Not long after this, Agostino Chigi, a very rich merchant of Siena, who was much the friend of every man of excellence, gave Raffaello the commission to paint a chapel; and this he did because a short time before Raffaello had painted for him in his softest manner, in a loggia of his palace, now called the Chigi, in the Trastevere, a Galatea in a car on the sea drawn by two dolphins, and surrounded by Tritons and many sea-gods.
Raffaello was a very amorous person, delighting much in women, and ever ready to serve them; which was the reason that, in the pursuit of his carnal pleasures, he found his friends more complacent
and indulgent towards him than perchance was right. Wherefore, when his dear friend Agostino Chigi commissioned him to paint the first loggia in his palace, Raffaello was not able to give much attention to his work, on account of the love that he had for his mistress; at which Agostino fell into such despair, that he so contrived by means of others, by himself, and in other ways, as to bring it about, although only with difficulty, that this lady should come to live continually with Raffaello in that part of the house where he was working; and in this manner the work was brought to completion. For this work he made all the cartoons, and he colored many of the figures in fresco with his own hand. And on the ceiling he made the Council of the Gods in Heaven, wherein, in the forms of the Gods, are seen many vestments and lineaments copied from the antique, and executed with very beautiful grace and draughtsmanship. In like manner he made the Marriage of Psyche, with ministers serving Jove, and the Graces scattering flowers over the table. In the spandrels of the vaulting he executed many scenes, in one of which is Mercury with his flute, who, as he flies, has all the appearance of descending from Heaven; and in another is Jove with an air of celestial dignity, kissing Ganymede; and in another, likewise, lower down, is the Car of Venus, and the Graces, with Mercury, drawing Psyche up to Heaven; with many other scenes from the poets in the other spandrels. And in the spherical triangles of the vaulting above the arches, between the spandrels, are many most beautiful little boys in foreshortening, hovering in the air and carrying all the instruments of the gods; Jove’s lightnings and thunderbolts, the helmet, sword, and shield of Mars, Vulcan’s hammers, the club and lion skin of Hercules, the caduceus of Mercury, Pan’s pipes, and the agricultural rakes of Vertumnus. All are accompanied by animals appropriate to their character; and the whole work, both as picture and as poem, is truly beautiful. Round these scenes he caused Giovanni da Udine to make a border of all kinds of flowers, foliage, and fruits, in festoons, which are as beautiful as they could be.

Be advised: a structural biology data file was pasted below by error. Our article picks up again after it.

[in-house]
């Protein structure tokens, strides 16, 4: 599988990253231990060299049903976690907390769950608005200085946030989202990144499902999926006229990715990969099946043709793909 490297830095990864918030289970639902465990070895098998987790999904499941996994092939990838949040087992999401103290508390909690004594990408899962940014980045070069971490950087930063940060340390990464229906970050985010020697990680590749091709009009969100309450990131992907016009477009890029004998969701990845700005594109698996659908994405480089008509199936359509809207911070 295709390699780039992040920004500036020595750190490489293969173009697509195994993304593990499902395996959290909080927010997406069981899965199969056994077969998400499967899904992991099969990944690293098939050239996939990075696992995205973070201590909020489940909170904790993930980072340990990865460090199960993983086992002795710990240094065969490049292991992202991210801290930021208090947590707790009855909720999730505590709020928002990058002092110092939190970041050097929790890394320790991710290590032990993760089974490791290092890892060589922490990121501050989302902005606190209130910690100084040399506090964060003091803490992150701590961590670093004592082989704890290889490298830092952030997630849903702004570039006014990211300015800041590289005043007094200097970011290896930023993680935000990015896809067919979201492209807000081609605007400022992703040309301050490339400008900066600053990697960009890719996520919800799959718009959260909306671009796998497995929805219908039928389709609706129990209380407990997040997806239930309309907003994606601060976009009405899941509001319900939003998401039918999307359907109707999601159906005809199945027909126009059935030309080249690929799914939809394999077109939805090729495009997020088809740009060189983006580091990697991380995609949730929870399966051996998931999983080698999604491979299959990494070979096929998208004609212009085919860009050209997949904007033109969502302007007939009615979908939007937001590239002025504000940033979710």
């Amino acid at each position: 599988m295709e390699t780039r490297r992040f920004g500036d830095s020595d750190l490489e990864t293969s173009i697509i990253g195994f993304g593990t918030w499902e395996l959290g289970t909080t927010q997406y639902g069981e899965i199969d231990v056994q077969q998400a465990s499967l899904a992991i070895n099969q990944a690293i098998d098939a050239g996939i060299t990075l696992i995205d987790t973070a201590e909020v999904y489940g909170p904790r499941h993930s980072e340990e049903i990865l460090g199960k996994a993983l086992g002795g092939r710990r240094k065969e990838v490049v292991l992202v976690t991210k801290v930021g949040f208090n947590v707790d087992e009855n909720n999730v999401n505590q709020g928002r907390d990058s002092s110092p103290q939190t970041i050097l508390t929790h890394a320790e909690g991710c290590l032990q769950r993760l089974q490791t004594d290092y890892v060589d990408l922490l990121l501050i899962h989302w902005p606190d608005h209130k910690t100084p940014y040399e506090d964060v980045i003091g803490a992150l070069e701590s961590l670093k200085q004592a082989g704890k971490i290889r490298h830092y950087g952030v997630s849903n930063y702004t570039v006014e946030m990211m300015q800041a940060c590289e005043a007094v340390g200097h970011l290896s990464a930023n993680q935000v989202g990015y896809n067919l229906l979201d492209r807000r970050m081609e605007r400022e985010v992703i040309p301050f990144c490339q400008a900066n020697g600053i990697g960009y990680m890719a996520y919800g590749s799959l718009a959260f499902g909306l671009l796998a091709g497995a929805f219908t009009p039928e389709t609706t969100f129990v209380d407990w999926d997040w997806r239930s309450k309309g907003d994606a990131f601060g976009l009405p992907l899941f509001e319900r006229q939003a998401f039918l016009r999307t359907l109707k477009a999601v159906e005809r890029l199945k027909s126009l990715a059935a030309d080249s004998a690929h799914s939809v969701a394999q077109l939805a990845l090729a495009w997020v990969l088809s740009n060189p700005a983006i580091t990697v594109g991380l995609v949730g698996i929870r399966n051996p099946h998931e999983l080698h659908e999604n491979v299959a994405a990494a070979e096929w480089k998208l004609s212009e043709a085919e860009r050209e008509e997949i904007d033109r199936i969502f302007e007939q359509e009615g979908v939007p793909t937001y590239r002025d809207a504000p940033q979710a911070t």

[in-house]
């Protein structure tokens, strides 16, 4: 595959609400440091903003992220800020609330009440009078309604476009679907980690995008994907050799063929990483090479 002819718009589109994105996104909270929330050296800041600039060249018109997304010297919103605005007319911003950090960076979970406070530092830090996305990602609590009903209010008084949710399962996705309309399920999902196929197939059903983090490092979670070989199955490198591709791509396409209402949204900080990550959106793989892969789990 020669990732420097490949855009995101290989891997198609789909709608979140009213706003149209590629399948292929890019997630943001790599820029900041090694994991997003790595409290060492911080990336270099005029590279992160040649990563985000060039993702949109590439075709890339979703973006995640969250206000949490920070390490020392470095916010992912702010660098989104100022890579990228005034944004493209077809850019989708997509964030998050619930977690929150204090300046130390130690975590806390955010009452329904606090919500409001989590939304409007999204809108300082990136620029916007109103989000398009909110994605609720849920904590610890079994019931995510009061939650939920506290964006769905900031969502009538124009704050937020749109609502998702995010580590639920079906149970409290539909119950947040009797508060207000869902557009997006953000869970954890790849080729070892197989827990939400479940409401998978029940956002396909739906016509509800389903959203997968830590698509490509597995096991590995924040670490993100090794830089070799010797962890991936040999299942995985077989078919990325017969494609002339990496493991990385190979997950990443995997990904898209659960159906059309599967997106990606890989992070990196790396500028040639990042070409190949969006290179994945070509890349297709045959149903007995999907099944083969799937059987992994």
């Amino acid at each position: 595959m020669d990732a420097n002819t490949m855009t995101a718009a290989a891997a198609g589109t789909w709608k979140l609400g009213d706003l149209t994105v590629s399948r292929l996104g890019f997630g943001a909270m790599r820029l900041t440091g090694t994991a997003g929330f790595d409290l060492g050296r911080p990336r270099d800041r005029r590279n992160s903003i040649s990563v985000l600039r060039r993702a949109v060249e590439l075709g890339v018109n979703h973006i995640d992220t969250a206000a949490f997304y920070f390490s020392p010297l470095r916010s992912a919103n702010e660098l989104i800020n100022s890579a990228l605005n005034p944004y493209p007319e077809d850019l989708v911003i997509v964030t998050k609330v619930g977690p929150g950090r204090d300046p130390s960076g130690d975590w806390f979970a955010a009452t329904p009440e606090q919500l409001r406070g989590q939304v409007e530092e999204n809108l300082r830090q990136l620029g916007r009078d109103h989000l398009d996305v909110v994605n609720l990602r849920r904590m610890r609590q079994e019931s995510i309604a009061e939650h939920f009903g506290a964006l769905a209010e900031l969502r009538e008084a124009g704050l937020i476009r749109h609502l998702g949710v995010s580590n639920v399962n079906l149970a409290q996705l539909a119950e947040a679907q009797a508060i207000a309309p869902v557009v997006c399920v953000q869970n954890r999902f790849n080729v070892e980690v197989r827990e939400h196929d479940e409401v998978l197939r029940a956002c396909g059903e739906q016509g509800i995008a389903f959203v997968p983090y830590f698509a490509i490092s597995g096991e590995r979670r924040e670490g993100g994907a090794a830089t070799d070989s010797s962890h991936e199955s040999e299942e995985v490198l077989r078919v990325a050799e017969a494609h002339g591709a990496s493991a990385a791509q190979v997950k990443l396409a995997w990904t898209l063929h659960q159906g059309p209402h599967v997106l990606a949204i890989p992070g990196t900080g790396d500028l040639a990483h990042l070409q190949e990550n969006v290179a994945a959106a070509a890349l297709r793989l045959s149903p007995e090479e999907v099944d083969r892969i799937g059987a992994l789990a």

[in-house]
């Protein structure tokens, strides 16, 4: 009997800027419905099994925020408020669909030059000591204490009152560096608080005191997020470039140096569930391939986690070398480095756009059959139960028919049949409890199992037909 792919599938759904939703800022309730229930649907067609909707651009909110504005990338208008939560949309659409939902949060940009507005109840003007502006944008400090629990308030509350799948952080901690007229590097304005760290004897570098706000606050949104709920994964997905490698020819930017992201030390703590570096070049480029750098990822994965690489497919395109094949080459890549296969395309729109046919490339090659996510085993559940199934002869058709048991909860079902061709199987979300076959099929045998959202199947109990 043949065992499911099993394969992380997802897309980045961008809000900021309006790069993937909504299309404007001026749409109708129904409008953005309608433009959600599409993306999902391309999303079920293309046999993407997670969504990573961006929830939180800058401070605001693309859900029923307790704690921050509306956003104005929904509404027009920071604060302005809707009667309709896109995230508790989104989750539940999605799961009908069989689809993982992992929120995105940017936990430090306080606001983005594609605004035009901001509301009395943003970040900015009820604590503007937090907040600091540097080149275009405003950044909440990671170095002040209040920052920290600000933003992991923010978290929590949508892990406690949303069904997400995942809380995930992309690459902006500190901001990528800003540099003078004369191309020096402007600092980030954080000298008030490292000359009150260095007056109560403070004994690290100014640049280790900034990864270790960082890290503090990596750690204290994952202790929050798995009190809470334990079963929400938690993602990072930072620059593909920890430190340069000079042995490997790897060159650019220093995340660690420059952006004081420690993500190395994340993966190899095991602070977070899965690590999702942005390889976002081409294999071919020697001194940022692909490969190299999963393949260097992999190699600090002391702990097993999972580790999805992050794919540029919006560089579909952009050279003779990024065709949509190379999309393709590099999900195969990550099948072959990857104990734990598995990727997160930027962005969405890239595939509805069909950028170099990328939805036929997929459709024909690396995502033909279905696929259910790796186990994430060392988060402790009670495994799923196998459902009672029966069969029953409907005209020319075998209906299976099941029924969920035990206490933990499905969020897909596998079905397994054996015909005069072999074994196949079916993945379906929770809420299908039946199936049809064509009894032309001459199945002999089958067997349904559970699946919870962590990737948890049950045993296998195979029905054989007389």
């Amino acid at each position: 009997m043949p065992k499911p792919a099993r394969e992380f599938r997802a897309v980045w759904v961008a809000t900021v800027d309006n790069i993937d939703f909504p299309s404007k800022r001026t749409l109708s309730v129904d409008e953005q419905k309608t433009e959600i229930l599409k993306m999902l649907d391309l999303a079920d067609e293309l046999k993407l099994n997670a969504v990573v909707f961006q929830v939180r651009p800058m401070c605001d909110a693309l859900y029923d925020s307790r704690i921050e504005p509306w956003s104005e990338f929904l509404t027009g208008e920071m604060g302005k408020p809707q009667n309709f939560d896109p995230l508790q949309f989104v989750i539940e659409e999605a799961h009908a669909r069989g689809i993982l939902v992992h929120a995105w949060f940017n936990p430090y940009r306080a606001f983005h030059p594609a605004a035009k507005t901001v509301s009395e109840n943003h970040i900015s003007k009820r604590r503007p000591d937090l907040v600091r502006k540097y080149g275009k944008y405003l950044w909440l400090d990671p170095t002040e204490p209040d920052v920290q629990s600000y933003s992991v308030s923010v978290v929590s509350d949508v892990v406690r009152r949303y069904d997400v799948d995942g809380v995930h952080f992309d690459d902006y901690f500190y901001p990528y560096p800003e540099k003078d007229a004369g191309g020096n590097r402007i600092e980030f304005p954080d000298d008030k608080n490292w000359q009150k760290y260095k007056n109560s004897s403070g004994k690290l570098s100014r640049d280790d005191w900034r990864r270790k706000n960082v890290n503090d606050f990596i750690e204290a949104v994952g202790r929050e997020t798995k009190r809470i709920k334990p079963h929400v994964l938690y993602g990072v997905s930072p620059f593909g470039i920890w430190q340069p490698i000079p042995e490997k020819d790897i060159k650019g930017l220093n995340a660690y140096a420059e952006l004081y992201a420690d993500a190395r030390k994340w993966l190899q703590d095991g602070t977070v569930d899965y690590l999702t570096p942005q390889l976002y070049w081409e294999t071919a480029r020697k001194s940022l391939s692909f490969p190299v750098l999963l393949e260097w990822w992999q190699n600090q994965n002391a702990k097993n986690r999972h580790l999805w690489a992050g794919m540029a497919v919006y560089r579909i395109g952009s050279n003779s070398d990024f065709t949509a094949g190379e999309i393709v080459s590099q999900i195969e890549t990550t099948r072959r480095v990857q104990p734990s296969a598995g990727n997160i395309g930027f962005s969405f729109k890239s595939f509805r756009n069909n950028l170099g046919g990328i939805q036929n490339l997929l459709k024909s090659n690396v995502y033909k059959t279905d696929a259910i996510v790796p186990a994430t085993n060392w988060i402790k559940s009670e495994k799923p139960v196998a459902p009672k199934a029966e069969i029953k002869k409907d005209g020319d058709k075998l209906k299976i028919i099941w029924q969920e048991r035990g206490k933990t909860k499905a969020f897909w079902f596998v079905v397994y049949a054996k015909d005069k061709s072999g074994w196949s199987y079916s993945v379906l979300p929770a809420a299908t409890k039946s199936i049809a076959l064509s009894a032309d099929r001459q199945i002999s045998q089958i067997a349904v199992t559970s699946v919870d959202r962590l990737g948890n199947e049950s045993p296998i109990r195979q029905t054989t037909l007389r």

Taken from “Le Vite de più eccellenti pittori scultori e architetti” di Giorgio Vasari.